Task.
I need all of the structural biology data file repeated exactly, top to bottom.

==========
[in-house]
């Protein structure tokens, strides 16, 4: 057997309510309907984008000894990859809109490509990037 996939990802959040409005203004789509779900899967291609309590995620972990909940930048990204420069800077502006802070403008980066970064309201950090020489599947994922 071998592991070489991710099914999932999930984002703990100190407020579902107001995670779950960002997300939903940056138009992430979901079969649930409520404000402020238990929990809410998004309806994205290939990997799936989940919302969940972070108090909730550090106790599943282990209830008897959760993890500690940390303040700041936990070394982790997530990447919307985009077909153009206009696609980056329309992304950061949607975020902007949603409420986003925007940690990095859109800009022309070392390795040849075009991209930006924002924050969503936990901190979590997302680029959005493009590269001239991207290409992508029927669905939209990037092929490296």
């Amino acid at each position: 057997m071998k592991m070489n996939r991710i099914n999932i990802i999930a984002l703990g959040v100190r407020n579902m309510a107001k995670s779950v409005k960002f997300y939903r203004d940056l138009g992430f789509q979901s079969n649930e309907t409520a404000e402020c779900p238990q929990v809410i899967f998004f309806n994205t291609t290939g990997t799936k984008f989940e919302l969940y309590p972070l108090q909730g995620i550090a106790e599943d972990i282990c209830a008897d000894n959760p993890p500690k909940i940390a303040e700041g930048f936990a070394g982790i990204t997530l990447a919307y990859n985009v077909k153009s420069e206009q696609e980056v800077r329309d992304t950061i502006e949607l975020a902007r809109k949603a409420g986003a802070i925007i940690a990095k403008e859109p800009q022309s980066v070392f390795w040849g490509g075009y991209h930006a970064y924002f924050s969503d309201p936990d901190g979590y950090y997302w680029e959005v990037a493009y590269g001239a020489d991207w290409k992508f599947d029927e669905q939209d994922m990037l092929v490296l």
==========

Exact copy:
[in-house]
């Protein structure tokens, strides 16, 4: 057997309510309907984008000894990859809109490509990037 996939990802959040409005203004789509779900899967291609309590995620972990909940930048990204420069800077502006802070403008980066970064309201950090020489599947994922 071998592991070489991710099914999932999930984002703990100190407020579902107001995670779950960002997300939903940056138009992430979901079969649930409520404000402020238990929990809410998004309806994205290939990997799936989940919302969940972070108090909730550090106790599943282990209830008897959760993890500690940390303040700041936990070394982790997530990447919307985009077909153009206009696609980056329309992304950061949607975020902007949603409420986003925007940690990095859109800009022309070392390795040849075009991209930006924002924050969503936990901190979590997302680029959005493009590269001239991207290409992508029927669905939209990037092929490296």
């Amino acid at each position: 057997m071998k592991m070489n996939r991710i099914n999932i990802i999930a984002l703990g959040v100190r407020n579902m309510a107001k995670s779950v409005k960002f997300y939903r203004d940056l138009g992430f789509q979901s079969n649930e309907t409520a404000e402020c779900p238990q929990v809410i899967f998004f309806n994205t291609t290939g990997t799936k984008f989940e919302l969940y309590p972070l108090q909730g995620i550090a106790e599943d972990i282990c209830a008897d000894n959760p993890p500690k909940i940390a303040e700041g930048f936990a070394g982790i990204t997530l990447a919307y990859n985009v077909k153009s420069e206009q696609e980056v800077r329309d992304t950061i502006e949607l975020a902007r809109k949603a409420g986003a802070i925007i940690a990095k403008e859109p800009q022309s980066v070392f390795w040849g490509g075009y991209h930006a970064y924002f924050s969503d309201p936990d901190g979590y950090y997302w680029e959005v990037a493009y590269g001239a020489d991207w290409k992508f599947d029927e669905q939209d994922m990037l092929v490296l």